Can you keep a secret? This encrypted drive can...

Leichter, Jerry leichter_jerrold at
Mon Nov 6 11:32:07 EST 2006

| ...Compusec is great for home / personal use. It is cheap i.e. $0.00
| (Free), and does not slow down the computer as much as the other
| products. But that is because it only support 128 bit AES, which is a
| major drawback as most enterprise settings require at least 256 bit
| AES....
Just wondering about this little piece.  How did we get to 256-bit
AES as a requirement?  Just what threat out there justifies it?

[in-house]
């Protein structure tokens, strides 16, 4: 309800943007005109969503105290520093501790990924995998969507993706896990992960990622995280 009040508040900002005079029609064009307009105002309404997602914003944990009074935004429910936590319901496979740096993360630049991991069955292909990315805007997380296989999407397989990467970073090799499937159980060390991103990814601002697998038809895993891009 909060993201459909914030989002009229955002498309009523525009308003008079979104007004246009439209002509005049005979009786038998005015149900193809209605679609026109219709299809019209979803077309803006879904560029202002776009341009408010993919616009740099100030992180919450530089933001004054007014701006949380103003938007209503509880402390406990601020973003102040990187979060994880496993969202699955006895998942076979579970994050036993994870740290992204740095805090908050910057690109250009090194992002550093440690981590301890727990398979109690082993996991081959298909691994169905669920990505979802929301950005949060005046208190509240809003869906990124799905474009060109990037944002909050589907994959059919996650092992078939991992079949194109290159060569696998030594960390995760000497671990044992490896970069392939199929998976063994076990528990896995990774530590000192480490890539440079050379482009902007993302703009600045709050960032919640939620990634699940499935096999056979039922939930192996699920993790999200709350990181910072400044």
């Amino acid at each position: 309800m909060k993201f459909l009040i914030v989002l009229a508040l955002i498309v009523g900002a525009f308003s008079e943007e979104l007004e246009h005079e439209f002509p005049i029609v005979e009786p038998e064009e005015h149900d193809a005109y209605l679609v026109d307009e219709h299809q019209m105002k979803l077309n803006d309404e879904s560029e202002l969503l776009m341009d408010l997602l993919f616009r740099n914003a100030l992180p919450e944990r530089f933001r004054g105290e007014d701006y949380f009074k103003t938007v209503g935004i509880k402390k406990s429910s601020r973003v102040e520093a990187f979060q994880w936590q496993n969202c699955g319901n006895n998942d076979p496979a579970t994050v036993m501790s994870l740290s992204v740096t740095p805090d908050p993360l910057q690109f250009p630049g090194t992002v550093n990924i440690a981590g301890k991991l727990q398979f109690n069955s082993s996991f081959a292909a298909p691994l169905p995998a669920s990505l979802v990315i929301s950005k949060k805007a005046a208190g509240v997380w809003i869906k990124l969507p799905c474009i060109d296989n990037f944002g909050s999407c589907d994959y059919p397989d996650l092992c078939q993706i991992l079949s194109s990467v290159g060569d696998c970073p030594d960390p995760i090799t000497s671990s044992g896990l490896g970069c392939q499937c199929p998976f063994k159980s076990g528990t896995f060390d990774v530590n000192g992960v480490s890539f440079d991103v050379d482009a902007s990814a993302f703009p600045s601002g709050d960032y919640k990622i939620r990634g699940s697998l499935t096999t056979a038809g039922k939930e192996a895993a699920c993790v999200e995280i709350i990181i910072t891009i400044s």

There's no conceivable brute-force attack against 128-bit AES as far
out as we can see, so we're presumably begin paranoid about an analytic
attack.  But is there even the hint of an analytic attack against AES
that would (a) provide a practical way in to AES-128; (b) would not
provide a practical way into AES-256?  What little I've seen in the
way of proposed attacks on AES all go after the algebraic structure
(with no real success), and that structure is the same in both
AES-128 and AES-256.
							-- Jerry

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